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-   -   Lagering in snow? (http://www.homebrewtalk.com/f13/lagering-snow-282404/)

mojo_wire 11-21-2011 01:57 AM

Lagering in snow?
Planning ahead for the depths of winter, when I like to do a pilsner. it just occurred to me: what about lagering by burying the secondary in a snow bank? I would split the batch and only bury a 2.5 gallon better bottle, and I imagine I would seal the top and place the carboy in a bag. Get it out there in early February and dig it up in mid-march?

I figure if the BB cracks, it's only half a batch.

Is this something anyone has tried?

postalbunny 11-21-2011 03:01 AM

May want to rig up a better blow-off tube style airlock. Being outside, I'd be afraid the water would evap or bugs would crawl in some how.

Rockape66 11-21-2011 11:10 AM

The first lager that I've read about (Oktoberfest) was brewed in early spring, and then placed in the icehouse where ice was stored for the summer. The snowbank method will probably work as long as enough snow is piled around the fermenter to insulate it from actually freezing. Let us know haow it turns out.

Airborneguy 11-21-2011 12:25 PM

How consistent will the temperature be? Does your snow stick around for weeks once it falls? If so, it's probably doable. If the temperature goes below 32 for extended periods, you'll probably have issues. How did you plan on doing the initial fermentation at around 50?

Sounds like a cool experiment, I would just have a few concerns to figure out first.

mojo_wire 11-21-2011 02:45 PM

I should have plenty of snow, I'm in SE Wisconsin. I figure I'll bury the carboy within snowblower range of my driveway, so after I bury it the first time I would be throwing more snow on top with each subsequent snowfall. There is the risk of temperatures getting too low after I first bury it under 1-2 feet of snow, but after a while there could easily be 6 feet on it. I think I'll just totally seal the carboy and take my chances on not having an airlock. Once the liquid in an airlock freezes, it's the same thing anyway.

Fermentation temps aren't a problem. I ferment in my passively cooled wine cellar. It's always 48-51 degrees in winter and tops out at 62 in the summer.

upperNY01brewer 11-21-2011 03:06 PM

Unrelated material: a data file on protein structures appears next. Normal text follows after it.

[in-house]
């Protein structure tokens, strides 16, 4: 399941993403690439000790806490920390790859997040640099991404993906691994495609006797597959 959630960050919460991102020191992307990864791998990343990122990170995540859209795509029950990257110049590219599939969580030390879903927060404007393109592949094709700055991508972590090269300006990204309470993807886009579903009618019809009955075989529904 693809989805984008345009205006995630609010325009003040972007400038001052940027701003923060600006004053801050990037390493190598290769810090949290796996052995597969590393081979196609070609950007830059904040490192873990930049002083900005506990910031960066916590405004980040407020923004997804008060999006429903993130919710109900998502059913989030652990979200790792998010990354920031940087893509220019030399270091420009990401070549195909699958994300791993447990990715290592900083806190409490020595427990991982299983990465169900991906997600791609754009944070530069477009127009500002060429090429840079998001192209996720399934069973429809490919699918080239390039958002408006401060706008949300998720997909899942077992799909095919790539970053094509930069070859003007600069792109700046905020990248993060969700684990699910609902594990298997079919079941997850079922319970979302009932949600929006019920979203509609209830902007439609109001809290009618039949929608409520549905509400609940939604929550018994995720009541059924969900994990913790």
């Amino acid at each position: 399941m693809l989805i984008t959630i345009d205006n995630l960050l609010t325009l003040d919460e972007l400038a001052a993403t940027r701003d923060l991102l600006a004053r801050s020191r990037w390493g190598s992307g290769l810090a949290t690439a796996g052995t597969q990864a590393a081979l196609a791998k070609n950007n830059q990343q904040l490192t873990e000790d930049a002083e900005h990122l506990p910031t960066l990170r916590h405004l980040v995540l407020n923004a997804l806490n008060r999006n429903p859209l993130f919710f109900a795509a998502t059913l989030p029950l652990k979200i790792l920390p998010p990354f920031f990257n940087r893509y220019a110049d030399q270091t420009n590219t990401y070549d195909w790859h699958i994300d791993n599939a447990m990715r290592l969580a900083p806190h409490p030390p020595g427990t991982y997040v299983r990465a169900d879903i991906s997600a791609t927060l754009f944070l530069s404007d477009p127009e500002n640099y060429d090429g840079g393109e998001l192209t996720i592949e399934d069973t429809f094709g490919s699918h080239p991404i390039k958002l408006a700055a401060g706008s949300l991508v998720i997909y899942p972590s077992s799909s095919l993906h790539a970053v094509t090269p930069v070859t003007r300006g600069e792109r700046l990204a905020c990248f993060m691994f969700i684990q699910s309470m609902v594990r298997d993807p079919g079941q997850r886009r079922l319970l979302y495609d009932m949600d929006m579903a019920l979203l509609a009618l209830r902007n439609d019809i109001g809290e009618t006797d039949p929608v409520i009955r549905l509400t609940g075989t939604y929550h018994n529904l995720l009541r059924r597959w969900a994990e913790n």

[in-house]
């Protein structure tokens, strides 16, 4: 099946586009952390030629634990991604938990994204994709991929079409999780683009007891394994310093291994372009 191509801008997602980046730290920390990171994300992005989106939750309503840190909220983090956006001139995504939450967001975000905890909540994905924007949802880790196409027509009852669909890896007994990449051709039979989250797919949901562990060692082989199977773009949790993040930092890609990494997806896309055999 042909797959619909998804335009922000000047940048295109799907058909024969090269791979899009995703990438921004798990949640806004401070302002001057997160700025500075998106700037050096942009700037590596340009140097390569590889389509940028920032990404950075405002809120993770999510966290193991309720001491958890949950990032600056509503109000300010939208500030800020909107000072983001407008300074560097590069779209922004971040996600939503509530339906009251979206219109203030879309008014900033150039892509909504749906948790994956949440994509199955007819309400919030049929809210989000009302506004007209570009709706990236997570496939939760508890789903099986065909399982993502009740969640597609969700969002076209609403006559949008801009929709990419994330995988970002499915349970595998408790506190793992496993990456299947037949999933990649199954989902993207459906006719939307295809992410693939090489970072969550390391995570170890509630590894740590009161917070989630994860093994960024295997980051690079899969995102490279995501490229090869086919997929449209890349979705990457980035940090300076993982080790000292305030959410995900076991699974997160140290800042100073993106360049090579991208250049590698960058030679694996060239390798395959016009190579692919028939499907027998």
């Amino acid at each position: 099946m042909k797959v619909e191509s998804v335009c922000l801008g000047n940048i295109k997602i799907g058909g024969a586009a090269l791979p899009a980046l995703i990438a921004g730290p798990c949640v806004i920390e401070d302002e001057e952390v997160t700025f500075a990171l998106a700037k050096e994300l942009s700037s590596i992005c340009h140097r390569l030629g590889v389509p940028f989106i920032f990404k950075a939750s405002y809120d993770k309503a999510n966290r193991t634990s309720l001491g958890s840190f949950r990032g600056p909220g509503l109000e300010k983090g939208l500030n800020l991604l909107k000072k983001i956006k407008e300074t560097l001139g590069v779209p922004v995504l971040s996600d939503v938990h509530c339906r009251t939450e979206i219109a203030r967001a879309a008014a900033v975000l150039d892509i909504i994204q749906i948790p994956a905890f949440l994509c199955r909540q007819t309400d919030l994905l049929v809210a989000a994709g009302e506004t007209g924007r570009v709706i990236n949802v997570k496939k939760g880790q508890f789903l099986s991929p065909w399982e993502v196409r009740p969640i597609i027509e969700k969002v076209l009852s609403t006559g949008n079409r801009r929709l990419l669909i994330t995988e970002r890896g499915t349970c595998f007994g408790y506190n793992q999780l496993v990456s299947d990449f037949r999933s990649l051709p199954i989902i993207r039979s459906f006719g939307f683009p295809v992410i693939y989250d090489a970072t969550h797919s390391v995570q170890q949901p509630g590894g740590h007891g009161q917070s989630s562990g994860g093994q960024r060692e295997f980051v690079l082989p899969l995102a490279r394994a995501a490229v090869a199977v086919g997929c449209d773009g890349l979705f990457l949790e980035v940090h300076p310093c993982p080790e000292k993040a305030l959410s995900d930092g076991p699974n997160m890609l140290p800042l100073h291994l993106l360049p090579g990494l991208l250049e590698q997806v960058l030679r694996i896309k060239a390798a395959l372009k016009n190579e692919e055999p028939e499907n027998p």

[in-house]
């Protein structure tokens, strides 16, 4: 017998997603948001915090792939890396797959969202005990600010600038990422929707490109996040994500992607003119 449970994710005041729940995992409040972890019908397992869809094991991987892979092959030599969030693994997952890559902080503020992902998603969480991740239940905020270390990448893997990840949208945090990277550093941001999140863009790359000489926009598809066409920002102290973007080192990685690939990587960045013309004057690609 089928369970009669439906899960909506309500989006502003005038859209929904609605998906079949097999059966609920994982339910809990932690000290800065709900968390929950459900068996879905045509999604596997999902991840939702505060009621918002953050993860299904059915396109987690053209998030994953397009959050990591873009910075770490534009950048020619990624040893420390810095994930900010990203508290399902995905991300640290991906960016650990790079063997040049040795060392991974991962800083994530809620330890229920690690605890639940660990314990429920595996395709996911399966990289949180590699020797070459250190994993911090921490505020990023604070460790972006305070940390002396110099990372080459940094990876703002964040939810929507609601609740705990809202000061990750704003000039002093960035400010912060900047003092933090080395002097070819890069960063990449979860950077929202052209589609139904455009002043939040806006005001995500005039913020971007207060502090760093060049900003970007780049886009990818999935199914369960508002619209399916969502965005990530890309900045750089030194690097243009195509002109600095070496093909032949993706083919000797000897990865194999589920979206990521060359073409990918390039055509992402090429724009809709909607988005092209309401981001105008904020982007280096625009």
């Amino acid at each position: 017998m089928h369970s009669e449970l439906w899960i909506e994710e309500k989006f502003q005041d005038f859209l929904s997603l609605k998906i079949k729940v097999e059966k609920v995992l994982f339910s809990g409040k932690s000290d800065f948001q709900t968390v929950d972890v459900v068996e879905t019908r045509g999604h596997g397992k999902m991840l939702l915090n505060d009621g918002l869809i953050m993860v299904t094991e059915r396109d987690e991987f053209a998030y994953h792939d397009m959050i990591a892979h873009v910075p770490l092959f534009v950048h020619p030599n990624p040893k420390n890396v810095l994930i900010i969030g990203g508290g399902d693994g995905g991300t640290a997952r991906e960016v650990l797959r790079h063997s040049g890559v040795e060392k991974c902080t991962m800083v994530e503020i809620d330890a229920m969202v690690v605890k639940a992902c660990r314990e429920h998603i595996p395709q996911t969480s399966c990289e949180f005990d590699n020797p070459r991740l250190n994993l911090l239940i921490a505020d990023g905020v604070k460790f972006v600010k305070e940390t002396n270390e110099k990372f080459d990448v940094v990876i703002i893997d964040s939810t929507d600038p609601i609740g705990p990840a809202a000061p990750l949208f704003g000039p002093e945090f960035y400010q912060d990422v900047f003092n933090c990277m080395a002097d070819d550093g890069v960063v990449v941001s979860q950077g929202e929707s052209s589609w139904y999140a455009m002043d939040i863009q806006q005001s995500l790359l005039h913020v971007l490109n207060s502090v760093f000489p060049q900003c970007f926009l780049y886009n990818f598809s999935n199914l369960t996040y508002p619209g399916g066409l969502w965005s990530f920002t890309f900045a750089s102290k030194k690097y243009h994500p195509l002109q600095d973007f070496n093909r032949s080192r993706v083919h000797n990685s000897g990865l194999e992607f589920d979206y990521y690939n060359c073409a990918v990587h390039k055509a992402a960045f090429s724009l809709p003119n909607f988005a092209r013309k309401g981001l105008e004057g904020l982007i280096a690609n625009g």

I was thinking of the same method myself, Im in upstate NY and once we have the snow falling its here for good till near the end of March if we are lucky. Ive been wanting to do a lager for sometime now and this is probably my best option at this time.

Revvy 11-21-2011 03:18 PM

You'll need to protect it from light and from freezing solid. I'm working on something for this winter on a sunporch.

A simple suggestion is just a brute garbage can like this that can hold and cover the carboy.


Water in the bottom will help to act like an insulator, but you'll need to make sure it doesn't freeze solid, so one idea is an aquarium heater.

Another option would be putting the carboy in a box in there and placing christmas rope lights inside (the box would protect the beer from the light) and the rope lights would give off heat. You could hook it up to a timer to go off for a few minutes every few hours to keep it warm.

lou2row 11-21-2011 04:01 PM

Put a pole in the ground next to it so you can find it if necessary and so no one plows your drive and shoves the snowout into your yard.
Get a cheap wired thermometer that you could check throughout the winter to see how it is staying. You could put the readout up on the post. Then if it gets too cold, kick on Revvy's lights. I also like the trash can idea to keep it cleaner.

kpr121 11-21-2011 04:13 PM

Secondary in a corny keg. That way its all sealed up and basically unbreakable.

Im interested in this idea and if we get a couple weeks of heavy snowfall this year in my area I may try it if only for the fact that I can name the brew "Snowbank Lager"

olllllo 11-21-2011 05:01 PM

You should put it in a container that creates airspace around it. Keep it dry. DO NOT buffer the temperature with water. Think igloo. If there is enough snow pack on it, it will remain at 32. Snow insulates from below freezing temps as well as keeping it cold.

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